Thailand –the ‘Land of 10,000 smiles’ is best known for their soothing and calm beaches spots, wonders of its ancient temples and palaces and the fast-paced yet lively entertainment that the infamous Bangkok has to offer at night –Sud yod! Foreigners who have gone there must have been awestruck and dream of the thought of owning a piece of this land to share the bless of ’10,000 smiles’. Therefore, they must have been pondering with this big question: Are foreigners allowed to own a property in Thailand?
Generally speaking, foreigners are not allowed to directly purchase land in Thailand. Thailand has the same property laws and regulations as western countries. After all, the Thailand Civil Code is based on the European Civil Law system and there are also some of the aspects taken from common law countries. Thai laws may prohibit foreigners from owning land in their own name, however, there are exceptions to these restrictions.
Under section 96 bis of Land Code Amendment Act (1999), foreign individuals can own land up to 1 rai (1600 square meters) for residential purposes through the Board of Investment which required an investment of 40 million baht (about US $1.2million) in specific assets or government bonds beneficial to the Thai economy. However they are required to seek approval from the Minister of Interior which if granted, they will still be under strict conditions and in specified areas. In addition, the ownership of the property is not transferable by inheritance.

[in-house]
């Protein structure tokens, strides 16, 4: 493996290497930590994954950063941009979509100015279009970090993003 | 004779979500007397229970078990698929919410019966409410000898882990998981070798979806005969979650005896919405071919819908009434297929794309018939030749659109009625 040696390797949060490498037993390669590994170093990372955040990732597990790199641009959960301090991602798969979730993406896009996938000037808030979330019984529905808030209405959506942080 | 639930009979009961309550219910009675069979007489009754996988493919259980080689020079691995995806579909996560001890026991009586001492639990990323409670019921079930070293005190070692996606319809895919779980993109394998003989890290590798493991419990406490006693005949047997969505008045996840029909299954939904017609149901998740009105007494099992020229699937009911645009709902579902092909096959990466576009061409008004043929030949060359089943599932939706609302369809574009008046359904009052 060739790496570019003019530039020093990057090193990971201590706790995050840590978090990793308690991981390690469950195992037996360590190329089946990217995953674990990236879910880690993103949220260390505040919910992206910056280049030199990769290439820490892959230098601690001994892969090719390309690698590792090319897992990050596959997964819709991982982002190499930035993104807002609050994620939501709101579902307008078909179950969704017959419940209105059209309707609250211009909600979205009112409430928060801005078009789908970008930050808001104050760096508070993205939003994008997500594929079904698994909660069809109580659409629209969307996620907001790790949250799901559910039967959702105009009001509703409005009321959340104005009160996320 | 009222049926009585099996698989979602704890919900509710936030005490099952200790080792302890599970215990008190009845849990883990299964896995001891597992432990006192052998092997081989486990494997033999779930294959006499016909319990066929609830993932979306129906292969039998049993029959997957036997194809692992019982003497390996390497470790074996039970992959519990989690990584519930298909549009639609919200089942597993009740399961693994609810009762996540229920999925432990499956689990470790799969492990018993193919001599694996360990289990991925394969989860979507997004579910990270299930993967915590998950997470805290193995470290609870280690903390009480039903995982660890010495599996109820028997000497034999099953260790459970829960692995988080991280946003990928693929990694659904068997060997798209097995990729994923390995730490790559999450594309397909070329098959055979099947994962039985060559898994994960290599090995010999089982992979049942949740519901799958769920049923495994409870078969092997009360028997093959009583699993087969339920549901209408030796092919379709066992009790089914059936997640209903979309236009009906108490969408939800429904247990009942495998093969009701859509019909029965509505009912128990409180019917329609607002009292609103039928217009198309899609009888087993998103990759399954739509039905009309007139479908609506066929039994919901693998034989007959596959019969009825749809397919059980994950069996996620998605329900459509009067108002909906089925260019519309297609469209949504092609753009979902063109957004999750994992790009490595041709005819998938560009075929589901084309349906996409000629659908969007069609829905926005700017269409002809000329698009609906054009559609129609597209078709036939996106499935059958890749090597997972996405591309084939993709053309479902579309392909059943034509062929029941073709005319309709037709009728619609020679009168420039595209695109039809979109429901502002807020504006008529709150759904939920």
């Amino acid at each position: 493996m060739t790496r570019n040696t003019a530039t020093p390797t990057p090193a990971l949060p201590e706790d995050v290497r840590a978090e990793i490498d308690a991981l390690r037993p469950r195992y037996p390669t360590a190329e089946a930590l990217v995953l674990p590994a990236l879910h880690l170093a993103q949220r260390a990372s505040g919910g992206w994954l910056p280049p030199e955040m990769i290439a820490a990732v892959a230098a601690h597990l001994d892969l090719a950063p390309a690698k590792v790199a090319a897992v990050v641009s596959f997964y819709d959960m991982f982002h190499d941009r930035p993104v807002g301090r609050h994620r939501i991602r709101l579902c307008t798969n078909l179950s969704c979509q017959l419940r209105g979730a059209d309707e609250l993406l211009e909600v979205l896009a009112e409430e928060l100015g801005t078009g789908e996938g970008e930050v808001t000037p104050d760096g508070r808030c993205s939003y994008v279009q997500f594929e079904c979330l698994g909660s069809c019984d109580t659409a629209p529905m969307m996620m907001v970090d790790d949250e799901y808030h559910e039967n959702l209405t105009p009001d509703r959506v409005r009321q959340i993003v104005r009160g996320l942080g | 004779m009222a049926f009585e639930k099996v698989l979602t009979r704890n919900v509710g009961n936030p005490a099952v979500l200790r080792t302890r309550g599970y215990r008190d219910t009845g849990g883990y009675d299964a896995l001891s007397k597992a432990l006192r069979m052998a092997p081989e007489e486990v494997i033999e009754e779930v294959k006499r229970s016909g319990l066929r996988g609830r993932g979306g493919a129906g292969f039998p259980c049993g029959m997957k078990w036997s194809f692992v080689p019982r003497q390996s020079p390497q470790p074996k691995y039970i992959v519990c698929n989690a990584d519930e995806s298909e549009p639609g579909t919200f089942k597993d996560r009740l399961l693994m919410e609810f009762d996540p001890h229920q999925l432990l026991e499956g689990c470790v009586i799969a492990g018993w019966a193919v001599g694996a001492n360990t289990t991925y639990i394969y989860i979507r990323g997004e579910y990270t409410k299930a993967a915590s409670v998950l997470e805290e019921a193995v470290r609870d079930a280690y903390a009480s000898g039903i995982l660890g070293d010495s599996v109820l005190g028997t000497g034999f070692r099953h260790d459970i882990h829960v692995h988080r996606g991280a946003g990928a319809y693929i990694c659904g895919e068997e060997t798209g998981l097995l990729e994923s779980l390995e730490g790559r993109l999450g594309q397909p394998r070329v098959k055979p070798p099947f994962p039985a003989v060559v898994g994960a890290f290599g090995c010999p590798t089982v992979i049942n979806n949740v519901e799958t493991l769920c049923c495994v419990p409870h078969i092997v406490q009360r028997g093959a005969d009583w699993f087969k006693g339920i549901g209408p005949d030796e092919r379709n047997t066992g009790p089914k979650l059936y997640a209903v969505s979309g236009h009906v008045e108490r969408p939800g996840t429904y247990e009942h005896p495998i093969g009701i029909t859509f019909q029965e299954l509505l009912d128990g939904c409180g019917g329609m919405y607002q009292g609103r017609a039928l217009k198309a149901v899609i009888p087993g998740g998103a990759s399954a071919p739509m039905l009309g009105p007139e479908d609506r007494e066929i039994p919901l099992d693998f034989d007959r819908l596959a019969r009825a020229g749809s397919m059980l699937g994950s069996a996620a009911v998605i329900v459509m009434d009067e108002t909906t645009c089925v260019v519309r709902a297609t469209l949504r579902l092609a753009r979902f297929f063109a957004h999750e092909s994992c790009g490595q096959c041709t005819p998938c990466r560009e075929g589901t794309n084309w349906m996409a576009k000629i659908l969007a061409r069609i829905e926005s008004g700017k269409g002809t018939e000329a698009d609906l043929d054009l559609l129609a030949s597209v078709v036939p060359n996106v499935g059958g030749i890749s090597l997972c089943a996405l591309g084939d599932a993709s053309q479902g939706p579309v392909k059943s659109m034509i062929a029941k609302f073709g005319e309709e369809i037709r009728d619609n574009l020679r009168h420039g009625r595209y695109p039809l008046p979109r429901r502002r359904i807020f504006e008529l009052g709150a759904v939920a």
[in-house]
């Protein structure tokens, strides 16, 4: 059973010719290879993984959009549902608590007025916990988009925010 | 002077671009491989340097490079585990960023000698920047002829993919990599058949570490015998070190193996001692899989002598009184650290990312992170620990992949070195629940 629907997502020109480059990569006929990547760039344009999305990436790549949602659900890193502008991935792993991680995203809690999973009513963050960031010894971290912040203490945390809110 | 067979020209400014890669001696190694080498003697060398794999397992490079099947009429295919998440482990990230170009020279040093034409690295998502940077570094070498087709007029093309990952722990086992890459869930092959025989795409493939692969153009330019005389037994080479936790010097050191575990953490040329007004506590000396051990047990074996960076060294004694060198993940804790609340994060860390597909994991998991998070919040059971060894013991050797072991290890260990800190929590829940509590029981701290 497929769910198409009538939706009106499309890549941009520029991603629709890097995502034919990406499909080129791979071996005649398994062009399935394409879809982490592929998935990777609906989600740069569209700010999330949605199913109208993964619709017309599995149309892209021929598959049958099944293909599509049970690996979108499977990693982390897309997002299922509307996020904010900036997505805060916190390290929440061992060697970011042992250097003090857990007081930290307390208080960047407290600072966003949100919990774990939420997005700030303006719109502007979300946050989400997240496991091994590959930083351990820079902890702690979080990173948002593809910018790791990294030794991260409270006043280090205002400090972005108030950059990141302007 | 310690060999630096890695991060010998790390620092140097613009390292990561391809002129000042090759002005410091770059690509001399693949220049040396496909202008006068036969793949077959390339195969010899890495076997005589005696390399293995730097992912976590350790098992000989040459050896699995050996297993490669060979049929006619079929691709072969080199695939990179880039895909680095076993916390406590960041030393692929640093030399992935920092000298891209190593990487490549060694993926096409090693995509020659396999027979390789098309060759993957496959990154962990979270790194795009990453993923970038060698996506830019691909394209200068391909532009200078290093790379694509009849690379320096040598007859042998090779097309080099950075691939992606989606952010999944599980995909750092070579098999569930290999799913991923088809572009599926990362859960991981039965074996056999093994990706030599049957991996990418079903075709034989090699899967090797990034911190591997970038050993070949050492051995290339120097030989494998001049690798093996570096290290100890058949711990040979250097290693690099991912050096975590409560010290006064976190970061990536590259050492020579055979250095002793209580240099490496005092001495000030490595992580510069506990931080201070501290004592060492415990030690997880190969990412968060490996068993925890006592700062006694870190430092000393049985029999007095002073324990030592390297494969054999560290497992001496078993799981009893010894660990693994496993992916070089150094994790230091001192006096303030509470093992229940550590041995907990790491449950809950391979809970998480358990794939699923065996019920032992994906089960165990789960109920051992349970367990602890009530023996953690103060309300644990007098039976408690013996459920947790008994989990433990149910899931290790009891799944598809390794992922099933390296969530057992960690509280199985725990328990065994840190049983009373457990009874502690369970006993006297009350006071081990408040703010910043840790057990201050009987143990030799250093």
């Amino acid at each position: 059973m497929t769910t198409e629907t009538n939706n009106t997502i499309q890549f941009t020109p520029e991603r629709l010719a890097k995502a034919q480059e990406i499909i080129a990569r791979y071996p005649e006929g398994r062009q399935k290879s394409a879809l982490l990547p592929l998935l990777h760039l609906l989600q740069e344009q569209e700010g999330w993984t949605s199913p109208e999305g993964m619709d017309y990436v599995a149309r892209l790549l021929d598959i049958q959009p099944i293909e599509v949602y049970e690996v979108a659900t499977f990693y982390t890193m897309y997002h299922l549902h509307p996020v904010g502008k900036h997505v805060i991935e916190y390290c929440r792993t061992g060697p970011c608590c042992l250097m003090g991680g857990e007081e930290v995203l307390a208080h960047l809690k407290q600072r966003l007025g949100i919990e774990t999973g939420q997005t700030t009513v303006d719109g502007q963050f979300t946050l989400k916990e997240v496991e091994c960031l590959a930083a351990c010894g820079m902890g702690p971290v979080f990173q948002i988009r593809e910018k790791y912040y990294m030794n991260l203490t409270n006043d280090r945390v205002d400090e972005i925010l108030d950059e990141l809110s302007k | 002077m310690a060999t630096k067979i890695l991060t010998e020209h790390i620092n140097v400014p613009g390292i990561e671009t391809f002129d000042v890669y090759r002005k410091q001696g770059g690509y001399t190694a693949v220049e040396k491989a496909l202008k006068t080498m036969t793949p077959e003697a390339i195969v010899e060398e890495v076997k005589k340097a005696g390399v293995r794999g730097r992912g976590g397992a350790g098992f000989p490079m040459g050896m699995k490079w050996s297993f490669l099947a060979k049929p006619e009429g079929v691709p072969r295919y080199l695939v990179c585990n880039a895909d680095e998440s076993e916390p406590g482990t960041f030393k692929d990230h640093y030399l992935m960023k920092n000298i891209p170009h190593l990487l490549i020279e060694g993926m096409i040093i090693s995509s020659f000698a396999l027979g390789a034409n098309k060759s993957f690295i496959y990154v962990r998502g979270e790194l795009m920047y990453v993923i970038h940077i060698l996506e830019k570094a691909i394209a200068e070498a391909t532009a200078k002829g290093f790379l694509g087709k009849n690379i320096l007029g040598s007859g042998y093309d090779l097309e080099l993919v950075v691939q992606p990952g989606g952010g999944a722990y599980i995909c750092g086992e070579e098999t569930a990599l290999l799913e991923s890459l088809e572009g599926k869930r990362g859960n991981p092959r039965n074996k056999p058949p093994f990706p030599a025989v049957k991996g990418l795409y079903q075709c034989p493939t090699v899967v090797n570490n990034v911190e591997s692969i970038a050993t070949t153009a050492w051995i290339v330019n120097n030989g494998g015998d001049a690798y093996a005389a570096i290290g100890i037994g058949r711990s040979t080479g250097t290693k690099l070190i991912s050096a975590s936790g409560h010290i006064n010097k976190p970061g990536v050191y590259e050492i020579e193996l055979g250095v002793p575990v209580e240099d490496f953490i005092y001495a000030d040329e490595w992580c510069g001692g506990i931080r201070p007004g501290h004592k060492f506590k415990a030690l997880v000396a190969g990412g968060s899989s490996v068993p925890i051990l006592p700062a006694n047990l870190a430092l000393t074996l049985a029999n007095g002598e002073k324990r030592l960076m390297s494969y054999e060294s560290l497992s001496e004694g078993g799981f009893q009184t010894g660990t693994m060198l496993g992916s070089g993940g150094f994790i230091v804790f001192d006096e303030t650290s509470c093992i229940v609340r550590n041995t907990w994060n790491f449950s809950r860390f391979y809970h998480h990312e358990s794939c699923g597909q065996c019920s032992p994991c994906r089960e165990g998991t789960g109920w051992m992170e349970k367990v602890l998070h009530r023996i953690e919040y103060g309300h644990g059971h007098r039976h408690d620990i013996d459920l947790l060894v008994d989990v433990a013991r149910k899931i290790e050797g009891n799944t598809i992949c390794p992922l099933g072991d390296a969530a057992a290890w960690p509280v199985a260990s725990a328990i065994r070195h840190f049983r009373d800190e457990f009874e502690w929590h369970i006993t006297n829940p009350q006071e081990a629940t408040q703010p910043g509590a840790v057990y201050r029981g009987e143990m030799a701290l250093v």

Options to Owning Property In Thailand
Nowadays, Thailand has become an international tourist hot spot especially the housing estates in Thailand’s popular seaside resorts such as Pattaya, Phuket, Hua Hin and Samui Island, which have been specifically targeting well-to-do foreigners as vacation gateways. To some, it may be a once in a lifetime or annual holiday spot, however there are some who even manage to own a property there even though it is not easy. Many have been aiming for this east-meets-west balance hot spot but stumbled upon the coherent Thailand property law. Nevertheless, that doesn’t mean the end of the world yet. There are a few loop holes that you can considered as one of your silver linings in this matter.
1) Marry a Thai national
Yes, you heard it right. And no, I’m not kidding. This is also considered as one of the possible route in obtaining property in Thailand. This is because, houses, townhouses, and detached houses are described as ‘landed’ which means they ‘touched’ the land in Thailand under them or around them. Therefore, a foreigner cannot own one or any of these without assistance from a Thai national. In theory, this route would bring a foreigner into marrying a Thai citizen in which the Thai purchases the land and stipulates a lease with a foreigner. The statutory heir will be granted with the approval of Minister of Interior.
2) Buy a condo